1

After the 51% attack on Bitcoin Gold. The developers of the cryptocurrency recommended the exchanges to increase the confirmations. I don't understand why would increasing the confirmations help if the attacker has control over the history of the blockchain. I'm missing something for sure.

2

Exchanges only process a deposit after a certain number of blocks have confirmed (been mined on top of) the block containing the transaction depositing coins to an exchange.

The more confirmations you wait for, the larger the number of blocks an attacker needs to rewrite. As the number of blocks requiring rewriting increases, so does the attacker's required hashpower.

To rewrite a history of only 1 block, you need to mine 1 block. To rewrite 10 blocks, you need to rewrite 10 blocks in a row, faster than the rest of the miners can extend the existing 10 block chain further. The difficulty of pulling this off increases exponentially as the length that must be rewritten increases.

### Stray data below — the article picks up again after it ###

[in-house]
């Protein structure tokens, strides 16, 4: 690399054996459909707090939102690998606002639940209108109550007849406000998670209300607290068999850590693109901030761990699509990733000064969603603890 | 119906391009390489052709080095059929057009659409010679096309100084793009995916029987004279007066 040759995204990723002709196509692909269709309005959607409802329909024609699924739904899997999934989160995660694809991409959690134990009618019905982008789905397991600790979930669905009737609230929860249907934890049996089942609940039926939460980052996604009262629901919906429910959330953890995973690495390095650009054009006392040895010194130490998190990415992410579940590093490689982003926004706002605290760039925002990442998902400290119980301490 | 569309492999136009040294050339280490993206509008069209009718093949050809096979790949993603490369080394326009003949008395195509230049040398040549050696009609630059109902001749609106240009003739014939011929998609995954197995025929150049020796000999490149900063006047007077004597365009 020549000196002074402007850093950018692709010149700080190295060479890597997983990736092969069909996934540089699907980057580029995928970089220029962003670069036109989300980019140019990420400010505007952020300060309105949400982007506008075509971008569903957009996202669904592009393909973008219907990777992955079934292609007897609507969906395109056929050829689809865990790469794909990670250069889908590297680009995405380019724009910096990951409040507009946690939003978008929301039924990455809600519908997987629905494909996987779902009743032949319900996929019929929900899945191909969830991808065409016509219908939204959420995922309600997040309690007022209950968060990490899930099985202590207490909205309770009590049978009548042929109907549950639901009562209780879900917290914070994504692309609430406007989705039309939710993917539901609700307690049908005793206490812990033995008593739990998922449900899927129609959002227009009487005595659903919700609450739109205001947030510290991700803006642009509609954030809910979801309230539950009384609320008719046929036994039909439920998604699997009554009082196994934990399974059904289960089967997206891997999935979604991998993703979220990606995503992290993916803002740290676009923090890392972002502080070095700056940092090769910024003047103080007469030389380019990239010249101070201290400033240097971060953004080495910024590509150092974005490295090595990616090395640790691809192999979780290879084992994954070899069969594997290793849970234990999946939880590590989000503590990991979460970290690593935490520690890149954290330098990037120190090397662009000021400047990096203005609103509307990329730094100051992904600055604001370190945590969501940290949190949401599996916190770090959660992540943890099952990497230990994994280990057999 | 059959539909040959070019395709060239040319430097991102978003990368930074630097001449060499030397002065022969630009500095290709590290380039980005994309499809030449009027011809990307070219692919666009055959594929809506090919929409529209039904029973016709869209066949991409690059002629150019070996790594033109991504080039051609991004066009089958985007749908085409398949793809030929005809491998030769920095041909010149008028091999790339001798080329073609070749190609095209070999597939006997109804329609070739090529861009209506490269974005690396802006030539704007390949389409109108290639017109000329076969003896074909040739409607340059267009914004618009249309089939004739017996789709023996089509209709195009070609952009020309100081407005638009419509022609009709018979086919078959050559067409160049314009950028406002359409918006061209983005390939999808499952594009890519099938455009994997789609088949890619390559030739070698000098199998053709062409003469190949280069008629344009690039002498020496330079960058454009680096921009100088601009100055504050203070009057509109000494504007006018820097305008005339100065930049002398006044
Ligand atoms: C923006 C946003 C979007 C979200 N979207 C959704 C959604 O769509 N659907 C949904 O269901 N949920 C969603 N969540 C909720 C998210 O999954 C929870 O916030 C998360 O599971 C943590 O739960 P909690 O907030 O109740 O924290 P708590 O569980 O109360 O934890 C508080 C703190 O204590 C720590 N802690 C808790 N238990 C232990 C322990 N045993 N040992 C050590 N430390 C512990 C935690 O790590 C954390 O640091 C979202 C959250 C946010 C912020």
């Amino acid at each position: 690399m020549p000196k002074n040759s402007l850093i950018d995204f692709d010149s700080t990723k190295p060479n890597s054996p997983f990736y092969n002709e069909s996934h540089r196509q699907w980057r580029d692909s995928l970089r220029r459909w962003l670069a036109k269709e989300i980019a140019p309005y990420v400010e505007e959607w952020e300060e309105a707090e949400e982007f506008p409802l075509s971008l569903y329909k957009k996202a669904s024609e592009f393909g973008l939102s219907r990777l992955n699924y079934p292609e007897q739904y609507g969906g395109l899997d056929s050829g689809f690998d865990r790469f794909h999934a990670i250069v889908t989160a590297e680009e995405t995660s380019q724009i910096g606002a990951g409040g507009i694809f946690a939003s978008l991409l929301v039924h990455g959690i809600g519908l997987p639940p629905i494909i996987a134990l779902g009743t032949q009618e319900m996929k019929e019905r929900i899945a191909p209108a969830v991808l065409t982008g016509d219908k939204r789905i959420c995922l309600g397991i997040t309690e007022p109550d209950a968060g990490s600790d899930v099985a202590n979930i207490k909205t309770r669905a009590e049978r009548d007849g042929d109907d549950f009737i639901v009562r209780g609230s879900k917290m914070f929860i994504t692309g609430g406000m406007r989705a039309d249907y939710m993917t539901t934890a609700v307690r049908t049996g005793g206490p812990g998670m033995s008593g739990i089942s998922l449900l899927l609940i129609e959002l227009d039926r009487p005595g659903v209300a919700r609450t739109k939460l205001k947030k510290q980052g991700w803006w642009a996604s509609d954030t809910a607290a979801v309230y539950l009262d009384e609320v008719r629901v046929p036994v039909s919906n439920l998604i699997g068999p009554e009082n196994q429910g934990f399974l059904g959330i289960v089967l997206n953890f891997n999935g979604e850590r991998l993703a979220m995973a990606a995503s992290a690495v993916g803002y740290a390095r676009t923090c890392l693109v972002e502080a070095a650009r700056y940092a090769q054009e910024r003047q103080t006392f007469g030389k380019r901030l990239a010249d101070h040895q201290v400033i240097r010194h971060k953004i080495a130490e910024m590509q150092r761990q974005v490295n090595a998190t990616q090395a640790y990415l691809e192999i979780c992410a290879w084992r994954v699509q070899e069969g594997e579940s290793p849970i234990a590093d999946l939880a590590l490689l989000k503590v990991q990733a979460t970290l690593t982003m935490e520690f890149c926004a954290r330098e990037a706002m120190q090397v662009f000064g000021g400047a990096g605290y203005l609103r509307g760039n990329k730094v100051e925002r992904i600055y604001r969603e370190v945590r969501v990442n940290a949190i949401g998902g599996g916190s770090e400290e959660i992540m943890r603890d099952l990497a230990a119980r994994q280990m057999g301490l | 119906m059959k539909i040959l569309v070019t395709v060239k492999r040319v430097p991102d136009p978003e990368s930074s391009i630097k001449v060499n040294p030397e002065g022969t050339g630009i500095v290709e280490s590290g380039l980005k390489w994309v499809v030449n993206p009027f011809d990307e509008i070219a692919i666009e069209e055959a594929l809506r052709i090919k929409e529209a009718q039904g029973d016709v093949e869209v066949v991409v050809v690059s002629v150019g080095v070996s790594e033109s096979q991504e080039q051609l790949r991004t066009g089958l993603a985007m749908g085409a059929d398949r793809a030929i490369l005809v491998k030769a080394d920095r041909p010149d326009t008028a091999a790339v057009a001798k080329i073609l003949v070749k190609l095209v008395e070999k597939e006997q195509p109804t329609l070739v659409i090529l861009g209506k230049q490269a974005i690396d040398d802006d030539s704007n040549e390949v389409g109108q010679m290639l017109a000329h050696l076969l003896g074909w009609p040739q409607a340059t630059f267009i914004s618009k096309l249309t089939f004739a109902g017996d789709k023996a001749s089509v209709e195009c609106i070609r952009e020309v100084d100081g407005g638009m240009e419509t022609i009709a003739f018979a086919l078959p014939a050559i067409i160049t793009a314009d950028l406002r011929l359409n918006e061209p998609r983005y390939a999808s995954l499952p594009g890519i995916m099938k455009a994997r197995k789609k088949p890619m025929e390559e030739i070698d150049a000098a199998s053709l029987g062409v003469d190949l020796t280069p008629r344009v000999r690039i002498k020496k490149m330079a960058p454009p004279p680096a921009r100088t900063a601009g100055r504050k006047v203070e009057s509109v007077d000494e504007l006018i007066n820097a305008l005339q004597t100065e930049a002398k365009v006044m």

By increasing their confirmation requirements, exchanges can make it infeasible/too expensive for an attacker to complete a double spend attack.

3

If the exchange waits for 6 confirmations (1 hour) and sends the dollars then, it could be possible that no one even noticed that there was such an attack. Then a scammer could pay out twice.

But if the exchange waits 12 hours for example, some miners will probably recongnize that they do mine on a shorter chain within this time.

In the bitcoin system, 6 confirmations mean in more than 99.9% of the cases that the transaction is done. There are only a few scenarios in the bitcoin history when that was not the case.

But you need less mining power to attack Bitcoin Gold. So I would aggree that the exchanges should wait longer.

  • Beat me by 4 seconds :) – Raghav Sood Jun 4 '18 at 10:01

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